Celebrating the graduates of Spring 2021: Shenin Mehnaj

Meet some of the amazing members of the graduating class of Spring 2021 from the Faculty of ALES.

The University of Alberta is celebrating this year’s graduates with a virtual convocation ceremony on June 25. As we celebrate the achievements of our graduating class, we’re sharing just a few of the amazing stories of our graduates.

Shenin Mehnaj is graduating with a BSc in nutrition and food science with a minor in food policy. She is also graduating with certificates in global citizenship, international learning, and sustainability.

Hear from her on founding important friendships through university, hands-on learning opportunities in Faculty of Agricultural, Life & Environmental Sciences (ALES), and the importance of getting involved.

Congratulations Shenin!

What brought you to the U of A?

When I first considered post-secondary education, I was presented with the option to study in prestigious universities in Bangladesh and also abroad. The University of Alberta piqued my interest as I regard myself to be a humanitarian, an activist, and an environmental protectionist.

I suppose this ideology was instilled within me because of my time at school back home. I was privileged to study at St. Francis Xavier’s Greenherald International School in Dhaka, as they had offered me many opportunities to broaden my perspective on matters such as climate change and sustainable development.

Tell us about your experience in ALES.

My experience in ALES is a proudly positive one. Through ALES, I got involved on campus and in the community by working and volunteering. I delivered a speech as a student competitor in the Macgregor Smith Public Speaking Competition, and by taking part in ALES Project Serve twice, I had the chance to prepare food hampers at Edmonton’s Food Bank and learn about composting, mulching, grasscycling, and soil building through the Compost S’cool program run by the City of Edmonton.

As a nutrition and food science (NUFS) mentor, I helped first and second year NUFS students to make a smooth transition to university life, and to feel supported throughout their time as students in ALES. While I attended the ALES Connect Cafe in 2018 and 2019, I met ALES alumni who were making a difference in the community by producing crops and livestock, developing new food products, creating environmental solutions, and working on sustainability issues. All these experiences helped me meet people and make new friends from different programs and know about the university as a whole.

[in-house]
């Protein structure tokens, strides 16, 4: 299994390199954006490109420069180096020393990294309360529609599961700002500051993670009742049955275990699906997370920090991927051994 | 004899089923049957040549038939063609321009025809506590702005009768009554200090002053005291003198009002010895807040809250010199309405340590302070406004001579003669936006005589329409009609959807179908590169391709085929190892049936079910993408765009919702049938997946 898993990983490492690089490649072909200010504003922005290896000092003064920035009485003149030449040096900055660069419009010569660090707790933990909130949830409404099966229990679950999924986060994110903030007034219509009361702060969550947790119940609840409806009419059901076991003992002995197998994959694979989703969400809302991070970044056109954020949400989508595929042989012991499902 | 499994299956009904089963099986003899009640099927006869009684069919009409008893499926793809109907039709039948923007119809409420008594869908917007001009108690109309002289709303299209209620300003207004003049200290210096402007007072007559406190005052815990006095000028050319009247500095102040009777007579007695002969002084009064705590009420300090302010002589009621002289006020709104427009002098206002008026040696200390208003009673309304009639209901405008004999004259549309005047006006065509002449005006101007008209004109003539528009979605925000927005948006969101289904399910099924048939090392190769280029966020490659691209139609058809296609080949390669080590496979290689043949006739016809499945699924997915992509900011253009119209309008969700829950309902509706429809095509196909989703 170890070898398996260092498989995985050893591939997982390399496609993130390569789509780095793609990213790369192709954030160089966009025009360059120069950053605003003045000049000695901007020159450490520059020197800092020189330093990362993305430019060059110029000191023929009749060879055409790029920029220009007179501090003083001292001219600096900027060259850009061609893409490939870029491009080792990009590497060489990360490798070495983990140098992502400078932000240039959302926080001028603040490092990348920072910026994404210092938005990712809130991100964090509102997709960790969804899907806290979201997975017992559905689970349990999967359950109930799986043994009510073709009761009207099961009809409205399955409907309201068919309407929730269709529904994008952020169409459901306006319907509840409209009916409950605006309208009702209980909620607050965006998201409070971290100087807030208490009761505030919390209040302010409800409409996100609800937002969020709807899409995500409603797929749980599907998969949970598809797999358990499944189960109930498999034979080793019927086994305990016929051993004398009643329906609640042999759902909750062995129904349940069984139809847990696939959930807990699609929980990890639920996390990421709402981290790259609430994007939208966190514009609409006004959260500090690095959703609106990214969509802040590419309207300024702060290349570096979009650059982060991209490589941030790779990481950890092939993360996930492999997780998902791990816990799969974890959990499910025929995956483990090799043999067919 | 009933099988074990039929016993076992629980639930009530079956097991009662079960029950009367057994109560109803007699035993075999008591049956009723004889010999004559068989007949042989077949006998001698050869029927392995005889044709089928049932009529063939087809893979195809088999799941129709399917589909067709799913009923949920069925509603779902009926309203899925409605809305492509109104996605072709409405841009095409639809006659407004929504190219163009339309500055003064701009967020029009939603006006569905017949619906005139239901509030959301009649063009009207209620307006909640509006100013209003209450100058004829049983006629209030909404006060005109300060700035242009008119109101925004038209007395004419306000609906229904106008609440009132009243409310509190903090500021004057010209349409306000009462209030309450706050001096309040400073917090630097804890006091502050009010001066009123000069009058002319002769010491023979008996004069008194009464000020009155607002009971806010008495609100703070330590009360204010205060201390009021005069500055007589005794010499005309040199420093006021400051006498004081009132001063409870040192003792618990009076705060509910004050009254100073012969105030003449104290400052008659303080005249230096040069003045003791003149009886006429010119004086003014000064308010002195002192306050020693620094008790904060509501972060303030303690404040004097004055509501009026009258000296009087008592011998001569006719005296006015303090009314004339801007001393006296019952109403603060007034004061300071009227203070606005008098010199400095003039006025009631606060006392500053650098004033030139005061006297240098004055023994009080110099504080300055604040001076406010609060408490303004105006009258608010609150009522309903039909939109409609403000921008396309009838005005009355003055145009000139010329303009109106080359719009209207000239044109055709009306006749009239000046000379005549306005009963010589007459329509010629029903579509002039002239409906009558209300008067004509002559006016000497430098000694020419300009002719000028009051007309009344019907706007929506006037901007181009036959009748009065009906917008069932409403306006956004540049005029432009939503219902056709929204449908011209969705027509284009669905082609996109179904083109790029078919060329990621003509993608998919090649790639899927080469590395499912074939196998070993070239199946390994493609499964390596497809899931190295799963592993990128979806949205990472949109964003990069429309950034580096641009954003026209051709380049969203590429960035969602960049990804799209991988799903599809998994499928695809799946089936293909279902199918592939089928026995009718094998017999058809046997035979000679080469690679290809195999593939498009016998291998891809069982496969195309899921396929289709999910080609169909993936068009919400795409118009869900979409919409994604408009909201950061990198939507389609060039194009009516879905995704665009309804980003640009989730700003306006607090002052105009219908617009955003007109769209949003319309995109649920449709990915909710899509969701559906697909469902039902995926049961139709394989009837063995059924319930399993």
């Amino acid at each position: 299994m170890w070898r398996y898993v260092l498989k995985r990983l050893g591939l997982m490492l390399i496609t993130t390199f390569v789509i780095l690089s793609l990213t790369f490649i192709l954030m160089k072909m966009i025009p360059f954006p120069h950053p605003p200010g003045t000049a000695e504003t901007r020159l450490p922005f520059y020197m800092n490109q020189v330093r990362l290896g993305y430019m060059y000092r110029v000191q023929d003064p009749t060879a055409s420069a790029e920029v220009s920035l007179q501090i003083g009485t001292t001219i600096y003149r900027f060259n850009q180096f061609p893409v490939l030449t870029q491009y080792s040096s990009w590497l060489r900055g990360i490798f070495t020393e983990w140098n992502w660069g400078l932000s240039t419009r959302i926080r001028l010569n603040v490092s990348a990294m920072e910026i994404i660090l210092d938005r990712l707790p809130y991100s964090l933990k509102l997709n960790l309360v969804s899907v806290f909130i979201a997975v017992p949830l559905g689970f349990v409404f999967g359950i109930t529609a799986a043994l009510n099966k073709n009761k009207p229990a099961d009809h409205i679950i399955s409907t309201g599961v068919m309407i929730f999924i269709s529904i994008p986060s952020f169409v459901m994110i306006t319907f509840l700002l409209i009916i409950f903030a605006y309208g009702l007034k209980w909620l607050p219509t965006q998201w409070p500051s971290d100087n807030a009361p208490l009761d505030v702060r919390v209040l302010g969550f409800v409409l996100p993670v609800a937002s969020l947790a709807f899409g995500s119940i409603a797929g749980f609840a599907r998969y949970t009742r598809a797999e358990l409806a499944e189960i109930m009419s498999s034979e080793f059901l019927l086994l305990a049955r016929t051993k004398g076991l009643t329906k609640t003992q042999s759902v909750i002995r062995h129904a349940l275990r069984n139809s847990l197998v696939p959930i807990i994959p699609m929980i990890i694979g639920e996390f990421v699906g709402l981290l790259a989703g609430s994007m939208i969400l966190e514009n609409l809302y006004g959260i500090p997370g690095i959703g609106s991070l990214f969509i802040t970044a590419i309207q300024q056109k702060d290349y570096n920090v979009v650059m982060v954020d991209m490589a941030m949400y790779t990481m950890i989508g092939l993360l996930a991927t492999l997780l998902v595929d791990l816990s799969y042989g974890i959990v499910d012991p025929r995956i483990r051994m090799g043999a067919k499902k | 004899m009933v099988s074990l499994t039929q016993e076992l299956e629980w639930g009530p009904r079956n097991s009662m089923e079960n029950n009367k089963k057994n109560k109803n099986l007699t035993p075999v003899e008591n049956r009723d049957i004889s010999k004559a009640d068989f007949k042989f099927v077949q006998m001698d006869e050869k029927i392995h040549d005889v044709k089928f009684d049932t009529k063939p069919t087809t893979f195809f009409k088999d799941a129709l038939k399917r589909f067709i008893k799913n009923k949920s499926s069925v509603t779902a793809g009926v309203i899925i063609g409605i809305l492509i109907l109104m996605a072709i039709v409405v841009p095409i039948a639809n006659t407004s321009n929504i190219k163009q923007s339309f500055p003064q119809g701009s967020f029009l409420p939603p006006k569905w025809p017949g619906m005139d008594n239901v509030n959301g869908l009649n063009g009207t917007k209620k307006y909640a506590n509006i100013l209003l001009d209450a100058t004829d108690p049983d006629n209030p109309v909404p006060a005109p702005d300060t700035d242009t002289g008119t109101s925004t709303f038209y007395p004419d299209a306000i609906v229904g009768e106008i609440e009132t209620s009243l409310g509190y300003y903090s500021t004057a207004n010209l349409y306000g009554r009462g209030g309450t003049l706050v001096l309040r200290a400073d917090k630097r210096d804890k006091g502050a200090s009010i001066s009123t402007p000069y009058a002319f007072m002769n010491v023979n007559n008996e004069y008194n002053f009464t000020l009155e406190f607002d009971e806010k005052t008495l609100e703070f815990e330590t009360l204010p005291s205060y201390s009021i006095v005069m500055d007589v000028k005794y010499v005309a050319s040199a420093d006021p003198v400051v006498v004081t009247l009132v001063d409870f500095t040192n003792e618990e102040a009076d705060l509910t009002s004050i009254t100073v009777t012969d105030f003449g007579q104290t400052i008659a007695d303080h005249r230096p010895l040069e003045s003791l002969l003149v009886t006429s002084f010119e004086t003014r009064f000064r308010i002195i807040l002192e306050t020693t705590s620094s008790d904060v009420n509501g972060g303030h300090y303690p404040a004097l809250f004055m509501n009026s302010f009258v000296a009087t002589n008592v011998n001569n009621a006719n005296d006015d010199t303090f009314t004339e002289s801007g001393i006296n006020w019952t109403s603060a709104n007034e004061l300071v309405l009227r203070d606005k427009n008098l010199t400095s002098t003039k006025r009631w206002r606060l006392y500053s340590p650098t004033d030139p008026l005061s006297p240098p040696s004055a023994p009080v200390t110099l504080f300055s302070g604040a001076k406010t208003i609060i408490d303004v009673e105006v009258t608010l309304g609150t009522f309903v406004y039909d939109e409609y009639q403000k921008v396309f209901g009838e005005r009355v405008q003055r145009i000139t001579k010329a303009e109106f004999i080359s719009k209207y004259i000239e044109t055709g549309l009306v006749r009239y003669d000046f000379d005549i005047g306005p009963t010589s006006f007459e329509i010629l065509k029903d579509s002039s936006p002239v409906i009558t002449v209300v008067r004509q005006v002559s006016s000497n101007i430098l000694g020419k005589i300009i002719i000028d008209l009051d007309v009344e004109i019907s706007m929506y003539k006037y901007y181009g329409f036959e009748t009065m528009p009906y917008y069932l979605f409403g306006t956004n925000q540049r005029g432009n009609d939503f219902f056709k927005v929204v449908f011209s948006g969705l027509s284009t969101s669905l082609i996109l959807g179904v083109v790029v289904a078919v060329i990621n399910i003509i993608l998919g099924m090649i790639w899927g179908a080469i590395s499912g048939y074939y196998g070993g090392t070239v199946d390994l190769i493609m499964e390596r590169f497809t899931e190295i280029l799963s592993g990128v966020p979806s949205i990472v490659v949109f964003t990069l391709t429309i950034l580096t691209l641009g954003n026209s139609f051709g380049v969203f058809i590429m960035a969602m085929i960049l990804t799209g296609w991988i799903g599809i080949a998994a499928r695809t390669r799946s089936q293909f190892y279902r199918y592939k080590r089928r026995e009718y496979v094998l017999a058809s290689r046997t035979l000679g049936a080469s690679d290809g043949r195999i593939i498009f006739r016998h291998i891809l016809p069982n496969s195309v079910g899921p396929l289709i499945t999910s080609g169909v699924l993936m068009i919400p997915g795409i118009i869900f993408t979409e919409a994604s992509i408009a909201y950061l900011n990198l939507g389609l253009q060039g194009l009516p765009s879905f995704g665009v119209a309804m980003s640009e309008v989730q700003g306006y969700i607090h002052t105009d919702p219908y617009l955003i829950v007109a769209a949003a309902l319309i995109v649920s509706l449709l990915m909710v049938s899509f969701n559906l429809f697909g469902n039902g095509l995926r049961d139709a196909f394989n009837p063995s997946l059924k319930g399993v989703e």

What advice do you have for current and future students in ALES?

University is more than just academics. I believe that your grade point average (GPA) itself does not truly reflect your talent or knowledge. Your GPA does reflect hard work, dedication, brilliance, but it is not entirely reflective of all qualities.

Volunteering or community involvement show that a person knows how to interact with other groups of individuals in a social or formal setting and that they have the capacity to survive and shine better in a real-life setting. Campus and community involvement show that a person has people skills, such as how to de-escalate situations. They have a refined set of communication skills since they have had many interactions with other people inside and outside the institution.

ALES made both my university experience and international student life very rich, fulfilling and wholesome. So, as a tip, there are a lot of opportunities available on campus and in the community through ALES. Make use of them before you graduate!

How have you spent your free time during the COVID-19 pandemic?

During COVID-19 distancing, I continued volunteering with the Campus Food Bank every two weeks. Being a classically trained dancer in South Asian dance forms, I choreographed and recorded about  five dance pieces during this time. I also enrolled and completed some courses through Coursera, including the Mountains 101 course offered by the U of A. Simultaneously, I worked on my capstone projects for the sustainability and international learning certificates.

How do you plan on celebrating convocation?

I took the entire day off work to celebrate! If COVID-19 travel restrictions were not in place, my family would have been here to attend my convocation in person—but as things are, I will attend the virtual ceremony with my brother, who is here, and my family, who are back home in Bangladesh. I plan to head to campus later that day to take some pictures with my U of A and ALES swag outside campus buildings. I will conclude the day by having dinner at a park with a few of my close friends.

What’s next after graduation?

I have been working with the University of Alberta Students’ Union (UASU) as their funding and awards specialist since May. In this role, I am actively contributing to a culture of leadership for University of Alberta undergraduate students. I plan on getting a master’s degree in public health in the next five years.